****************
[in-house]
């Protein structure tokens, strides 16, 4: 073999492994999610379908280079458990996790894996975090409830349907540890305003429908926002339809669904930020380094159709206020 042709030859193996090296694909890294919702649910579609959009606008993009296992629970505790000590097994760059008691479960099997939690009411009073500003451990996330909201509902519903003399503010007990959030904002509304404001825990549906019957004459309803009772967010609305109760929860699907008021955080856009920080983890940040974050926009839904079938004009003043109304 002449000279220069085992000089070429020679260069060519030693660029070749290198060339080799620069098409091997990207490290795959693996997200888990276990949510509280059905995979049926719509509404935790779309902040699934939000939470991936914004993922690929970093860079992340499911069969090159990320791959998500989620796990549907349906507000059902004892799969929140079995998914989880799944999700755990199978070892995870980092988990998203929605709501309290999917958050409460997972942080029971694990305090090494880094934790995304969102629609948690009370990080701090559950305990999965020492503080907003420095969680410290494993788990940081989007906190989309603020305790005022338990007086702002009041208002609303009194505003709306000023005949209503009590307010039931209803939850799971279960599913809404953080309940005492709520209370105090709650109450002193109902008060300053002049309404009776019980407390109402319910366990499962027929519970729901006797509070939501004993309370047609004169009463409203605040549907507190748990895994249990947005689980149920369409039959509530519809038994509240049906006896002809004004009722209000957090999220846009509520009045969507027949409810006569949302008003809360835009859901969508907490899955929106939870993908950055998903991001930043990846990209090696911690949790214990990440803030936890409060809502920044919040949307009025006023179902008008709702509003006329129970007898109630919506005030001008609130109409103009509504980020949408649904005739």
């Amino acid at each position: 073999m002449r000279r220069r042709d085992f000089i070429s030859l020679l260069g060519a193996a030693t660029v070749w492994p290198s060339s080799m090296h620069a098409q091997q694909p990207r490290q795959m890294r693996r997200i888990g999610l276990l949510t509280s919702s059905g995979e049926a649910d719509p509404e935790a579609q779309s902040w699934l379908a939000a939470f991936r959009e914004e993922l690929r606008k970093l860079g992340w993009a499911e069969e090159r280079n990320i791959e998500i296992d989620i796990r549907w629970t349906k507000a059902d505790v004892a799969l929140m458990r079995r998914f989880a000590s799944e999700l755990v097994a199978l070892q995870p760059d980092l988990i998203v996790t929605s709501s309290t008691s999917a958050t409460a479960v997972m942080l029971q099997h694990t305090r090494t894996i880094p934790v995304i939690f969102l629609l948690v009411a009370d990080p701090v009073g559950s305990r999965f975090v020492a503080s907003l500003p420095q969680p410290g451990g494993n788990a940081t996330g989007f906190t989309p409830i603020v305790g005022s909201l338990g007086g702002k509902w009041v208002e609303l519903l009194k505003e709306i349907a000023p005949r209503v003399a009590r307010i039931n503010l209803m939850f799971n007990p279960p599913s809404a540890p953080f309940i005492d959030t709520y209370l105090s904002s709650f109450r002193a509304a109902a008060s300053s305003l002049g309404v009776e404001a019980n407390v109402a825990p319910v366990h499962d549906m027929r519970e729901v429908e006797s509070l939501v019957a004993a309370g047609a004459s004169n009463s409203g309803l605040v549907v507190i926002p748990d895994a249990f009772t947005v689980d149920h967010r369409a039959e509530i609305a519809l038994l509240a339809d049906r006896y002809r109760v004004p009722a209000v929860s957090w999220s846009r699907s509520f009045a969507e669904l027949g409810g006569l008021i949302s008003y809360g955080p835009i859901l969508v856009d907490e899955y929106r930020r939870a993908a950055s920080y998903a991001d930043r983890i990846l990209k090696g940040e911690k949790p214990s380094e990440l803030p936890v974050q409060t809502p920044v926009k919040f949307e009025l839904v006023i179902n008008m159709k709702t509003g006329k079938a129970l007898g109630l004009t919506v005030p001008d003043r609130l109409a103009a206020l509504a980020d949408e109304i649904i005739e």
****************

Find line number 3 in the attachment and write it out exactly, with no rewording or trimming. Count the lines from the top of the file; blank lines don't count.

């Amino acid at each position: 073999m002449r000279r220069r042709d085992f000089i070429s030859l020679l260069g060519a193996a030693t660029v070749w492994p290198s060339s080799m090296h620069a098409q091997q694909p990207r490290q795959m890294r693996r997200i888990g999610l276990l949510t509280s919702s059905g995979e049926a649910d719509p509404e935790a579609q779309s902040w699934l379908a939000a939470f991936r959009e914004e993922l690929r606008k970093l860079g992340w993009a499911e069969e090159r280079n990320i791959e998500i296992d989620i796990r549907w629970t349906k507000a059902d505790v004892a799969l929140m458990r079995r998914f989880a000590s799944e999700l755990v097994a199978l070892q995870p760059d980092l988990i998203v996790t929605s709501s309290t008691s999917a958050t409460a479960v997972m942080l029971q099997h694990t305090r090494t894996i880094p934790v995304i939690f969102l629609l948690v009411a009370d990080p701090v009073g559950s305990r999965f975090v020492a503080s907003l500003p420095q969680p410290g451990g494993n788990a940081t996330g989007f906190t989309p409830i603020v305790g005022s909201l338990g007086g702002k509902w009041v208002e609303l519903l009194k505003e709306i349907a000023p005949r209503v003399a009590r307010i039931n503010l209803m939850f799971n007990p279960p599913s809404a540890p953080f309940i005492d959030t709520y209370l105090s904002s709650f109450r002193a509304a109902a008060s300053s305003l002049g309404v009776e404001a019980n407390v109402a825990p319910v366990h499962d549906m027929r519970e729901v429908e006797s509070l939501v019957a004993a309370g047609a004459s004169n009463s409203g309803l605040v549907v507190i926002p748990d895994a249990f009772t947005v689980d149920h967010r369409a039959e509530i609305a519809l038994l509240a339809d049906r006896y002809r109760v004004p009722a209000v929860s957090w999220s846009r699907s509520f009045a969507e669904l027949g409810g006569l008021i949302s008003y809360g955080p835009i859901l969508v856009d907490e899955y929106r930020r939870a993908a950055s920080y998903a991001d930043r983890i990846l990209k090696g940040e911690k949790p214990s380094e990440l803030p936890v974050q409060t809502p920044v926009k919040f949307e009025l839904v006023i179902n008008m159709k709702t509003g006329k079938a129970l007898g109630l004009t919506v005030p001008d003043r609130l109409a103009a206020l509504a980020d949408e109304i649904i005739e």